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Related to rooms: Chat rooms


 (ro͞om, ro͝om)
1. A space that is or may be occupied: That easy chair takes up too much room.
a. An area separated by walls or partitions from other similar parts of the structure or building in which it is located: the first room on the left; an unpainted room.
b. The people present in such an area: The whole room laughed.
3. rooms Living quarters; lodgings.
4. Suitable opportunity or scope: room for doubt.
intr.v. roomed, room·ing, rooms
To occupy a room; lodge.

[Middle English roum, from Old English rūm; see reuə- in Indo-European roots.]
Synonyms: room, elbowroom, latitude, leeway, margin, scope
These nouns denote adequate allowance or opportunity for freedom of action: room for improvement; needed elbowroom to negotiate effectively; no latitude allowed in conduct; allowed the chef leeway in choosing the menu; no margin for error; permitting their talents free scope.


  • pied-a-terre - A small town house or rooms used for short residences (1829), from French "foot on the ground."
  • party wall - A wall common to two adjoining buildings or rooms.
  • lobby - One of its early meanings was "monastic cloister," from Latin lobia, "covered way," before it came to mean the passage or waiting area between rooms in a building.
  • enfilade - A suite of rooms with doorways in line with each other—or a vista between rows of trees.




  1. [An office] almost as severe as the cell of some medieval monk —J. D. McClatchy
  2. Bathroom, mirrored like a discotheque —Diane Ackerman
  3. Bedroom … large as a football field and as cold —John Le Carre
  4. Black bedroom with mirrors … looks like a wet dream from Walt Disney —Richard North Patterson
  5. The blue and white room was … cold and hollow as an October mist —M. J. Farrell
  6. The cramped space of the vestibule felt like the inside of a hooded cage —Kenzaburo Oë
  7. [Small room] done up in moist red velvet, like the interior of a womb —Angela Carter
  8. Dusty [a windowsill] as a literal Sahara —Tom Robbins
  9. Entry hall … as impersonal as a hotel lounge —John Braine
  10. Everything in the room was yellow … it was a bit like having swallowed by a butterfly —Pat M. Esslinger-Carr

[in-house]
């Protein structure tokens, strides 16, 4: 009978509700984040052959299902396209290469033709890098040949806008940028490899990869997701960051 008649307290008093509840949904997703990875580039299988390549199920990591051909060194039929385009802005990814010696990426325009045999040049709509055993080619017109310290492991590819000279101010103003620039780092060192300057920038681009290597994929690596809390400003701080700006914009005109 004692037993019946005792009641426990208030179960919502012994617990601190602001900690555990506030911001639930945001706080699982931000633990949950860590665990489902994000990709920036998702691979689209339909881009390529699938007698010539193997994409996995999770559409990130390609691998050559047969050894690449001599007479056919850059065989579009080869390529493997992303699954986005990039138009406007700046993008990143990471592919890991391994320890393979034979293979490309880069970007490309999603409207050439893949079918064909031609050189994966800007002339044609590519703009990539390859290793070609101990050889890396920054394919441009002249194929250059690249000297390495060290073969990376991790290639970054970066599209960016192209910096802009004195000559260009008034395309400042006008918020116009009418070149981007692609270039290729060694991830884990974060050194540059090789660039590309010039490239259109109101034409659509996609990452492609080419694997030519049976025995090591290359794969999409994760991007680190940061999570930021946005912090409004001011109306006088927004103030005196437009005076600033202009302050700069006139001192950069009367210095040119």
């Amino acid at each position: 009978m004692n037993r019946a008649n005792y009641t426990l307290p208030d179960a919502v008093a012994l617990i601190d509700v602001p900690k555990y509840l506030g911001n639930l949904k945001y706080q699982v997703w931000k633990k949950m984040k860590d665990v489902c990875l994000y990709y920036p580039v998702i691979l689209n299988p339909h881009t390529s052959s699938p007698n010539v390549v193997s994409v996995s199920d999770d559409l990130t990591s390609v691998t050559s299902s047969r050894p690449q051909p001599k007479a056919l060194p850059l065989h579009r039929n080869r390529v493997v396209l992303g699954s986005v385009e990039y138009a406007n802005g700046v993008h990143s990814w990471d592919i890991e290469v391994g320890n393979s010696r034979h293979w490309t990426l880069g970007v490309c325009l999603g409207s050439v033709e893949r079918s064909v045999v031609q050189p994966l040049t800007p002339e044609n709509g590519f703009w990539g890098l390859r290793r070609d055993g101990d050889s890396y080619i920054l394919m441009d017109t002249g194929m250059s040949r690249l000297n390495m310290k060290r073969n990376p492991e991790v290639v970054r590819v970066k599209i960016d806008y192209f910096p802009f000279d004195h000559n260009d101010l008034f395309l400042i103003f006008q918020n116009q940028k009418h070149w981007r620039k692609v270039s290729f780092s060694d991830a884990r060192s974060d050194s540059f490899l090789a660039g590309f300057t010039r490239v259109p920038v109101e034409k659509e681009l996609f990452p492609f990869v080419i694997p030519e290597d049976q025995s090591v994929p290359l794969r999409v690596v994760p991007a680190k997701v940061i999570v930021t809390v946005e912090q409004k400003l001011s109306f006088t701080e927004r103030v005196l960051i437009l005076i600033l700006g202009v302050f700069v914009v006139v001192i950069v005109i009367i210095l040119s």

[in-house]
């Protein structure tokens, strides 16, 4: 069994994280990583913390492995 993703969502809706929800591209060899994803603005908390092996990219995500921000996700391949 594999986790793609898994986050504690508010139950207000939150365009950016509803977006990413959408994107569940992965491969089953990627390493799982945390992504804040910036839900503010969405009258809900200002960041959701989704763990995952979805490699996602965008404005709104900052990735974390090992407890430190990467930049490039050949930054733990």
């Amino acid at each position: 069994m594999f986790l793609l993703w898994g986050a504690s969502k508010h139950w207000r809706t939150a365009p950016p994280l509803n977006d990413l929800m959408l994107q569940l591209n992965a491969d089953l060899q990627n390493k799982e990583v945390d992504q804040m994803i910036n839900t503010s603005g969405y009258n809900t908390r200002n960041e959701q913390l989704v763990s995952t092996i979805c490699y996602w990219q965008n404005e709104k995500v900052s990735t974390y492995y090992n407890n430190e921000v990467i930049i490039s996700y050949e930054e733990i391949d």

11. [Wooden] floors as blonde as a movie star’s hair —William Hamilton, National Public Radio, “Morning Edition,” April 15, 1987
  12. The floor [of room set aside for dancing] gleamed like egg yolk —Susan Fromberg Schaeffer
  13. A hall that was cool and vaulted like a cloister —Ross Macdonald
  14. (The little den was now) hideous as a torture-chamber —Stephen Crane
  15. It [a room] is like a monastic cell —V. S. Pritchett
  16. The living room was spacious and divided like Gaul into three parts —John Cheever
  17. Oak floors shone like brown glass —Rebecca West
  18. On the ceiling the reflection of the waves of the bay outside flickered on and on like conversation —Kate Grenville
  19. The paint [on ceiling of room] peeling like the surface of the moon —Jilly Cooper
  20. (In my gray) room, bare as a barn —Randall Jarrell
  21. Room [small and narrow] … friendly as Death Row —Gavin Lyall
  22. The room glows like a field of forget-me-nots in the high country —Patricia Henley
  23. A room is like a cast-off shoe, which holds the shape of its owner’s unique foot —Paul Theroux
  24. Room … like a cell, except that there were no bars over the one small window —Dashiell Hammett
  25. Room like a cupboard —Katherine Mansfield
  26. The room [at a Howard Johnson’s motel] … sat like a young bride … wanting only to please you —Max Apple
  27. The room was as hot as the inside of a pig’s stomach —Madison Smartt Bell

    See Also: HEAT

  28. The room was as quiet and empty as a chapel —Wallace Stegner

    See Also: SILENCE

  29. The room was filled like a pool with darkness —Josephine Jacobson